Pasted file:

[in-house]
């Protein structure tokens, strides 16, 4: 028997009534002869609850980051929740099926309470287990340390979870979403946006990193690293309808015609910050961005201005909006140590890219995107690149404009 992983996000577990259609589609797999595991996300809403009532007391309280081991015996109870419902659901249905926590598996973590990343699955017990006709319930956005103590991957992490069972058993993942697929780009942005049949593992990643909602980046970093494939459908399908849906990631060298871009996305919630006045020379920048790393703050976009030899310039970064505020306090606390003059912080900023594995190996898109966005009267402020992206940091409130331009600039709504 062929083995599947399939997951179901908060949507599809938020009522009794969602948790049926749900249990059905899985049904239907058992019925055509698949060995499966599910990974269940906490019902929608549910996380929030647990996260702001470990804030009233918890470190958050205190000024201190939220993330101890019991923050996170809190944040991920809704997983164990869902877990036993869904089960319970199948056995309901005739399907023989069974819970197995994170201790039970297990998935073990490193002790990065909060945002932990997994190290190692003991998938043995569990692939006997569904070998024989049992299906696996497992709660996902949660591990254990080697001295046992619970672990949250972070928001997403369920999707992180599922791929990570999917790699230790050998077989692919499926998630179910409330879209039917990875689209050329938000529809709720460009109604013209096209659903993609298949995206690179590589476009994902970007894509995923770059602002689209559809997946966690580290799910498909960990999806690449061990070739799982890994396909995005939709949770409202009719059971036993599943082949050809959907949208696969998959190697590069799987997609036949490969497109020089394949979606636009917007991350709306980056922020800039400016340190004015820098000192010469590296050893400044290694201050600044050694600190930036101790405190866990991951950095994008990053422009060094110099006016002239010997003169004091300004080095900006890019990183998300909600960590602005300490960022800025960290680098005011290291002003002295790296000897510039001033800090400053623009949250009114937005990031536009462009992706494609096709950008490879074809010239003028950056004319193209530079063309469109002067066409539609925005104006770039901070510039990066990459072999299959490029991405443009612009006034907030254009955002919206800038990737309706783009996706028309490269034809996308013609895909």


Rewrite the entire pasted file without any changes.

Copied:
[in-house]
């Protein structure tokens, strides 16, 4: 028997009534002869609850980051929740099926309470287990340390979870979403946006990193690293309808015609910050961005201005909006140590890219995107690149404009 992983996000577990259609589609797999595991996300809403009532007391309280081991015996109870419902659901249905926590598996973590990343699955017990006709319930956005103590991957992490069972058993993942697929780009942005049949593992990643909602980046970093494939459908399908849906990631060298871009996305919630006045020379920048790393703050976009030899310039970064505020306090606390003059912080900023594995190996898109966005009267402020992206940091409130331009600039709504 062929083995599947399939997951179901908060949507599809938020009522009794969602948790049926749900249990059905899985049904239907058992019925055509698949060995499966599910990974269940906490019902929608549910996380929030647990996260702001470990804030009233918890470190958050205190000024201190939220993330101890019991923050996170809190944040991920809704997983164990869902877990036993869904089960319970199948056995309901005739399907023989069974819970197995994170201790039970297990998935073990490193002790990065909060945002932990997994190290190692003991998938043995569990692939006997569904070998024989049992299906696996497992709660996902949660591990254990080697001295046992619970672990949250972070928001997403369920999707992180599922791929990570999917790699230790050998077989692919499926998630179910409330879209039917990875689209050329938000529809709720460009109604013209096209659903993609298949995206690179590589476009994902970007894509995923770059602002689209559809997946966690580290799910498909960990999806690449061990070739799982890994396909995005939709949770409202009719059971036993599943082949050809959907949208696969998959190697590069799987997609036949490969497109020089394949979606636009917007991350709306980056922020800039400016340190004015820098000192010469590296050893400044290694201050600044050694600190930036101790405190866990991951950095994008990053422009060094110099006016002239010997003169004091300004080095900006890019990183998300909600960590602005300490960022800025960290680098005011290291002003002295790296000897510039001033800090400053623009949250009114937005990031536009462009992706494609096709950008490879074809010239003028950056004319193209530079063309469109002067066409539609925005104006770039901070510039990066990459072999299959490029991405443009612009006034907030254009955002919206800038990737309706783009996706028309490269034809996308013609895909």